International Airlines Group (IAG) has announced changes to its senior management team with immediate effect. Formed in January 2011, IAG is the parent company of Aer Lingus, British Airways, Iberia and Vueling. It is a Spanish registered company with shares traded on the London Stock Exchange and Spanish Stock Exchanges. The corporate head office for IAG is in London, UK.
- Alex Cruz, British Airways chairman and chief executive, is to step down as a chief executive and remain the airline’s non-executive chairman.
- Sean Doyle, Aer Lingus chairman and chief executive, will become the new chief executive of British Airways and take over as chairman after a transition period.
- Fernando Candela, LEVEL chief executive, is joining the Group’s management committee in a new role of chief transformation officer.
- At Aer Lingus, Donal Moriarty, currently, the airline’s chief corporate affairs officer, will become interim chief executive. A permanent appointment will be announced in due course.
Announcing the changes, IAG chief executive, Luis Gallego, said:
“IAG has proved itself to be one of the world’s leading airline groups with a portfolio of successful companies. We’re navigating the worst crisis faced in our industry and I’m confident these internal promotions will ensure IAG is well placed to emerge in a strong position.
“I want to thank Alex for all that he has done at British Airways. He worked tirelessly to modernise the airline in the years leading up to the celebration of its 100th anniversary. Since then, he has led the airline through a particularly demanding period and has secured restructuring agreements with the vast majority of employees.
“Sean Doyle has extensive experience at British Airways having worked there for 20 years before moving to head Aer Lingus nearly two years ago where he has done an excellent job. I am confident that will continue at British Airways.
“Fernando Candela, who has more than 25 years of experience in aviation and excelled at both Iberia Express and LEVEL, joins our management committee in the new chief transformation officer role. He will coordinate change across the Group, focusing on creating a company fit for a different future and ready to take advantage of new opportunities. In the short term, he will also remain, chief executive of LEVEL, until a replacement is appointed.
“As our new team comes together, we remain focused on making the right operational and strategic decisions for the long-term benefit of all IAG’s stakeholders”.
Alex Cruz became British Airways chairman and chief executive in April 2016. He was previously chief executive of Vueling from 2009 when it merged with Clickair, an airline Alex founded in 2006. Alex began his career at American Airlines where he worked for 10 years before undertaking various management consultancy roles in the airline and travel industry.
International Airlines Group is one of the world’s largest airline groups with 533 aircraft flying to 274 destinations and carrying almost 95 million passengers each year. It is the third-largest group in Europe and the sixth-largest in the world, based on revenue.
Sean Doyle joined British Airways in 1998 undertaking various financial, strategy, commercial and alliance roles for the airline culminating in his appointment to the airline’s executive management committee in 2016 as director of network, fleet and alliances. Originally from Cork, he became Aer Lingus chief executive in January 2019.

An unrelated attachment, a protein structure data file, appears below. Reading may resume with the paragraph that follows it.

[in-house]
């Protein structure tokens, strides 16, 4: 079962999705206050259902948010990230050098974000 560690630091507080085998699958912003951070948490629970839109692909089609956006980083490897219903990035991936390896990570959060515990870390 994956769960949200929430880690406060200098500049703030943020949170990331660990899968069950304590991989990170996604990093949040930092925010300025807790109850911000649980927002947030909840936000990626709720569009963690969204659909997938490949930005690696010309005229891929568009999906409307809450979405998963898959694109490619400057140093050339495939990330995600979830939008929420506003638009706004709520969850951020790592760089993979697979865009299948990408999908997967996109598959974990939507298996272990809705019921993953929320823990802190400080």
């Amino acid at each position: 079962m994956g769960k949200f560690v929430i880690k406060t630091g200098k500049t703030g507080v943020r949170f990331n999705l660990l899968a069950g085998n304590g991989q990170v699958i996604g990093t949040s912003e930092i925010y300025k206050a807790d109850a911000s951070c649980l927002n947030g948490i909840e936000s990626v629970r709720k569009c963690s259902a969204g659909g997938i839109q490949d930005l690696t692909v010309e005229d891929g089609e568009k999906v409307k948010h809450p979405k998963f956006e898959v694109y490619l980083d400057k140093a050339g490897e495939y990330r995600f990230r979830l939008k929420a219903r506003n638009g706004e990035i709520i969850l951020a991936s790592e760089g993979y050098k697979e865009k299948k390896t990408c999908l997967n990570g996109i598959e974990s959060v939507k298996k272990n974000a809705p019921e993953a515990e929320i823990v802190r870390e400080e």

How analysts see the management changes at British Airways
“This is a sign that the new chief executive of IAG, Luis Gallego, is flexing his muscles and trying to demonstrate he’ll make the changes necessary to lead a sustained recovery for the airline group,” said Susannah Streeter, senior investment and markets analyst at Hargreaves Lansdown.
Last week, British Airways retired its fleet of 747s. “The 747s have played a huge role in our 100-year history, forming the backbone of our fleet for over 50 years. I know I speak for our customers and the many thousands of colleagues who have spent much of their careers alongside them when I say we will miss seeing them grace our skies,” Cruz said. He added, “This is not how we wanted or expected to have to say goodbye to our incredible fleet of 747 aircraft. It is a heartbreaking decision to have to make.”
The “Queen of the Skies”, as the 747s are known, had become unviable amid the slump in air travel. The model’s low fuel economy makes it an even uneconomic proposition under the current scenario.
Airline companies globally including British Airways have been taking hard decisions to survive the pandemic. Despite help from governments, many airlines are finding it hard to survive.
Many airline companies have failed this year
According to Travel data company Cirium, 43 commercial airlines have failed this year compared to 46 in the full year 2019. Rob Morris, global head of Cirium does not see any near term solution to the airline industry’s woes. “With demand recovery in most regions stalled and airlines still struggling with revenue generation and cash outflow, we expect to see more failures in the final quarter of 2020 and first quarter of 2021 at least,” said Morris.
US airline companies have also announced thousand of furloughs amid stalled stimulus talks. The previous stimulus helped US airline companies pay their employees salaries and keep themselves afloat. President Trump, who called off the stimulus talks last week, has called upon Democrats for a package for US airline companies. However, the Democrats want the package as part of the stimulus package.